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Getting parents involved is always going to be tough, and strategies often work initially but need to be re-introduced every so often to keep reminding them about it. We do the usual slips sent home, wow board etc. something which works quite well for us was setting up an early years email address specifically for parents to send us observations and wow moments from home. This works for a lot of parents because they can quickly and easily attach a photo from their smart phones and email it over. But again, we had to keep reminding them every half term or so. We are also thinking about purchasing a mobile phone so parents can text in.

 

A lot of the time I think parents just worry that they're going to put the wrong thing down and feel silly. It's our job as practitioners to encourage them and show them how simple it is! Make sure they have access to their child's learning journey and regularly invite them in to see the setting in action. As long as you are not too worried about trying lots of different tactics; you'll get there!

Edited by Sarahrun
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Hi all

 

Every time we have a visit from our improvement advisor she comments that we need to get more parental input into children's learning journey's. (easier said than done!)

 

We are due Ofsted and I don't know what else we can try! :(

 

Hi klc - lots of great advice already - just wanted to add - ask your advisor what else she would suggest :1b

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My favourite response to last years questionnaire read;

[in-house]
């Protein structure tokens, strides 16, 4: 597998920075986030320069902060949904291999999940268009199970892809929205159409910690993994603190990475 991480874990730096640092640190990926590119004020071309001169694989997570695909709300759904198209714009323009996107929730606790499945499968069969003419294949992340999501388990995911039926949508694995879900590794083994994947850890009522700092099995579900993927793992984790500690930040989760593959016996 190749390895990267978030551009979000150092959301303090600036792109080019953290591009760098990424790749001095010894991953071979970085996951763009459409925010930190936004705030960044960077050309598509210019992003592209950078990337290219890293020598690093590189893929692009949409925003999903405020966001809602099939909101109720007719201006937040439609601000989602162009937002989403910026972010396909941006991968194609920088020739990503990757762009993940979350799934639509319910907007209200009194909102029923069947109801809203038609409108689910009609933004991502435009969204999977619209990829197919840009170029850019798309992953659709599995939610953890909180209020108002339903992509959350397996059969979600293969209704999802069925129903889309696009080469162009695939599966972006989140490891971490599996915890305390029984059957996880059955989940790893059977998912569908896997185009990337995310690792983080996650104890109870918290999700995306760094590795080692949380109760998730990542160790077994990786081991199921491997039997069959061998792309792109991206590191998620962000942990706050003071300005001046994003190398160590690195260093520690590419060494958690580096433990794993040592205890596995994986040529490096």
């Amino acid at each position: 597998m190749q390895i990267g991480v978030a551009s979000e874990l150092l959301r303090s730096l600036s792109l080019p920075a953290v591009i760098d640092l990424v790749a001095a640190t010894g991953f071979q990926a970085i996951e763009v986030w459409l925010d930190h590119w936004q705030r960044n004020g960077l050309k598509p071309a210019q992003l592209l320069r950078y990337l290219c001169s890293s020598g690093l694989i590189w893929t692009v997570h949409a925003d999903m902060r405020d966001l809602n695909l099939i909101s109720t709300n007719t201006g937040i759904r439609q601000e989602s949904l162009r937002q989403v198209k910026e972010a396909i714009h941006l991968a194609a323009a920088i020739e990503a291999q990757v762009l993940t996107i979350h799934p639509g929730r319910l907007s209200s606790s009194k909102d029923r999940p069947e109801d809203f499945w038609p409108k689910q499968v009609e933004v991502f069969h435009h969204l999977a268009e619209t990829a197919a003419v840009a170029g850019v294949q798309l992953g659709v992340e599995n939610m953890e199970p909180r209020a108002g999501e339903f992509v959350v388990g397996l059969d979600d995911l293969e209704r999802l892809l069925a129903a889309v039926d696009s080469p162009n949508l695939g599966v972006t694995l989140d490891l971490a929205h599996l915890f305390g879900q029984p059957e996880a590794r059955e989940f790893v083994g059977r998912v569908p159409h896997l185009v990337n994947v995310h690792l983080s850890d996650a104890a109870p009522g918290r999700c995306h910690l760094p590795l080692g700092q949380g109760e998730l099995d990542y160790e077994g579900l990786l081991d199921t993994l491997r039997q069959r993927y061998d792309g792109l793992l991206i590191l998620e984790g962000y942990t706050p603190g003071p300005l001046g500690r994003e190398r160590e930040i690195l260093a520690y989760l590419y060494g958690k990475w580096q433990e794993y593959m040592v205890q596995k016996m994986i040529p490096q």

Q; did you take your child's learning journey home and if not, why not?

 

A; "I did not know we were allowed to"

 

I wouldn't have minded, but this was one of our most finickety mums who was always going on about little tiny things. She was very well educated and we mentioned taking learning journeys home in every newsletter and face to face when the key person chatted with her!

 

Lots of other parents did and they added photos from holidays and family and friend notes.

 

.............you can lead a horse to water......!

 

Good luck with your advisor....I'd be interested to know what he/she suggests too.

Spiral :-0

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just to add that we had our ofsted inspection last week, she liked all our current methods of sharing with parents and suggested the wow board, and said that we should use the power of competative parents lol so for instance , ask them a question on the wow board and get one to write a post it note reply......not wanting to be out done by each other, it should encourage others to add more notes! lol well this remains to be seen .....we will be deploying the wow board to see how it works.......lol

I think that its one of those area's which will always be hard to cover.....some of our parents dont even read the journals independantly ( only looking at them with their key persons) and I have seen one of my very own left in a car for two weeks, i asked for it back .....they did confess to not looking at it !

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Its heartbreaking when you work so hard.

 

One of mine said she had lost the whole journal, it did show up when I told her it would be asked for by Ofsted as the child was needing moderation too!

 

This is one of the reasons I am interested in using Tapestry - so we have a backup copy.

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Hi klc - lots of great advice already - just wanted to add - ask your advisor what else she would suggest :1b

 

She suggested a 'WOW' board for parents to use to celebrate children's achievements at home. We did this and it was never used. She isn't coming again for quite a while as we got 'good' at our quality review in April.